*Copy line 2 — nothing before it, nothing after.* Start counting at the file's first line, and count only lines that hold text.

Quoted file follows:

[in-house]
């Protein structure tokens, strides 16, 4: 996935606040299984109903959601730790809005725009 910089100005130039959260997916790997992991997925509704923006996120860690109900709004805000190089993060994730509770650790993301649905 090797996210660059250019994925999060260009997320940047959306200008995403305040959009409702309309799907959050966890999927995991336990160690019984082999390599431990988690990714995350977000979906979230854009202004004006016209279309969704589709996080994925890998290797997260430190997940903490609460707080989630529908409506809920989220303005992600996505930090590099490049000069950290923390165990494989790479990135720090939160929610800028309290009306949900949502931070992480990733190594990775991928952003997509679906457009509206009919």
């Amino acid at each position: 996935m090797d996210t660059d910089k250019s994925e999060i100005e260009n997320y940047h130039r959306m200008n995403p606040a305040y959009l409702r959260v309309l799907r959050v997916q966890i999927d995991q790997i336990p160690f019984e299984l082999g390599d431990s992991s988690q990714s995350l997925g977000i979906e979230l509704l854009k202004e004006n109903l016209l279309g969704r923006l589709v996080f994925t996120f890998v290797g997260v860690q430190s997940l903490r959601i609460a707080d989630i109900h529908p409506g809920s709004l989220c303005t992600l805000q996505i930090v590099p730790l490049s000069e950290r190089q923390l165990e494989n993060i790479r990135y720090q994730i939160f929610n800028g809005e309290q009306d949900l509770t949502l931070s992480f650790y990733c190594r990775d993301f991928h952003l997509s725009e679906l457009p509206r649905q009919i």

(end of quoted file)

């Protein structure tokens, strides 16, 4: 996935606040299984109903959601730790809005725009 910089100005130039959260997916790997992991997925509704923006996120860690109900709004805000190089993060994730509770650790993301649905 090797996210660059250019994925999060260009997320940047959306200008995403305040959009409702309309799907959050966890999927995991336990160690019984082999390599431990988690990714995350977000979906979230854009202004004006016209279309969704589709996080994925890998290797997260430190997940903490609460707080989630529908409506809920989220303005992600996505930090590099490049000069950290923390165990494989790479990135720090939160929610800028309290009306949900949502931070992480990733190594990775991928952003997509679906457009509206009919």